TORONTO — The contrast in emotions was obvious. Not just as the Rays went from the verge of a remarkable win to the reality of a stunning 13-inning walkoff loss, but also from the sullenness of their clubhouse to the celebration in Arlington, Texas, where Red Sox players gathered around the big-screen TV and jumped up cheering at the outcome.
The Rays lost, again, this time 7-4 Saturday when Gregg Zaun hit a grand slam off Troy Percival with two outs. It was their fourth loss in five September games, though they maintained a 2½-game American League East lead over the Red Sox, who lost later.
It was the kind of loss, given all the Rays did earlier — a three-run rally in the ninth off closer B.J. Ryan, a game-saving play by shortstop Jason Bartlett in the bottom of the inning, a hard-earned go-ahead run in the 13th — that could be staggering.
And with a three-game, potential lead-changing series at Boston opening Monday, one that the Rays must prove today won't be the case.
"You're going to lose games like this," manager Joe Maddon said. "You've got to come back tomorrow. That's why it's 162, and that's why they call it a grind.
"Sometimes you get your heart broken for about 30 minutes. But you've got to put it back together, come back tomorrow and play another game, and that's what we'll do."
The Rays (85-55) have bounced back from several tough losses and rebounded from a seven-game pre-All-Star break skid to post the majors' best record over the next 45 games. But now it's September, and everything — good and bad — is magnified.
"We know we've got a big series coming up, but we can't look past (today's) game," Bartlett said. "We have to come out of here with a W."
For a while, it looked as if they would Saturday. Down 3-0 with three outs left, they rallied impressively, with Rocco Baldelli hitting a two-run pinch-hit homer, Fernando Perez stealing a base and Dioner Navarro delivering him with a sharp grounder that was scored an error.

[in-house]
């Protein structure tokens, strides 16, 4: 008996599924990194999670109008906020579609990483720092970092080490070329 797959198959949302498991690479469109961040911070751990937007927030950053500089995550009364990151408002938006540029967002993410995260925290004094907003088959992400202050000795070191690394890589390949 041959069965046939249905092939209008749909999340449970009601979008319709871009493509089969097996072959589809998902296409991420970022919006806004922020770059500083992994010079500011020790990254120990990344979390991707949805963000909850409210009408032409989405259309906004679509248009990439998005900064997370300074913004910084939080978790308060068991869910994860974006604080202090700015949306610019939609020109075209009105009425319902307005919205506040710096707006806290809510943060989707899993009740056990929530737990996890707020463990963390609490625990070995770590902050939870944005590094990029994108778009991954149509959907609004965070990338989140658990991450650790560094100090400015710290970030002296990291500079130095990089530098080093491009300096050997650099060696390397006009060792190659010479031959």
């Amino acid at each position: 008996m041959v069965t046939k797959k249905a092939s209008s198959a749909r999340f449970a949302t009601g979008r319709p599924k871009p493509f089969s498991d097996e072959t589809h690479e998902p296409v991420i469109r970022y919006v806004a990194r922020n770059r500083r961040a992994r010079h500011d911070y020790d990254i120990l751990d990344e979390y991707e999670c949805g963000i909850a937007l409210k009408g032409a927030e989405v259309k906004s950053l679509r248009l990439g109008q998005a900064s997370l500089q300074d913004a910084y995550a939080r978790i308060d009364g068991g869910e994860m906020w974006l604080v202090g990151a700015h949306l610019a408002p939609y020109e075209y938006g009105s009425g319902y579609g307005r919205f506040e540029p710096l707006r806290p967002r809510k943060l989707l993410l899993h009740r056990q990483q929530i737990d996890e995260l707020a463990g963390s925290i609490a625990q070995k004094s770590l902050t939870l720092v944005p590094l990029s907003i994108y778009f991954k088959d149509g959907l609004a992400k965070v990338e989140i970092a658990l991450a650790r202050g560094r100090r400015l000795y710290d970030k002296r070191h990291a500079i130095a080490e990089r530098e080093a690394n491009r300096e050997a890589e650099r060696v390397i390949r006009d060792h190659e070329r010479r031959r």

Bartlett kept it going by diving far to his right to smother Zaun's grounder that looked like a winning run-scoring single, then gathering himself and catching runner Scott Rolen, who took too wide of a turn at third.
Perez was key again in the 13th, hustling to first after Baldelli's leadoff single to prevent the Rays' sixth double play, then going to second on a grounder, stealing third and scoring on Navarro's single.
But Percival wasn't able to hold it. He gave up two one-out singles (one he rued on an 0-and-2 pitch) and with two outs, having "lost" his release point, loaded the bases with a foretelling four-pitch walk. He had the same problem on the first pitch to Zaun — "I was trying to go fastball away and pulled it across the plate" — and it was a painful mistake, the ball carrying just beyond Baldelli's reach from atop the rightfield fence.
"We're up by a run and we feel like we're going to win the game," Baldelli said, "and five seconds later after it goes over the fence, it's just a huge swing in emotions."
Some Rays talked about how tough a loss it was, others suggested they were spoiled by their run of fantastic finishes. "Everyone is so used to us getting the clutch hits all the time and holding the other team down, but we're human," Bartlett said. "It's going to happen."
Navarro pointed out they are still in first place, and Percival reminded that it's who is on top at the end that counts (though he also mentioned the wild-card race).
All agreed it's what happens next that matters most.
"We've come too far," Navarro said. "We know what we've got to do."
Marc Topkin can be reached at firstname.lastname@example.org.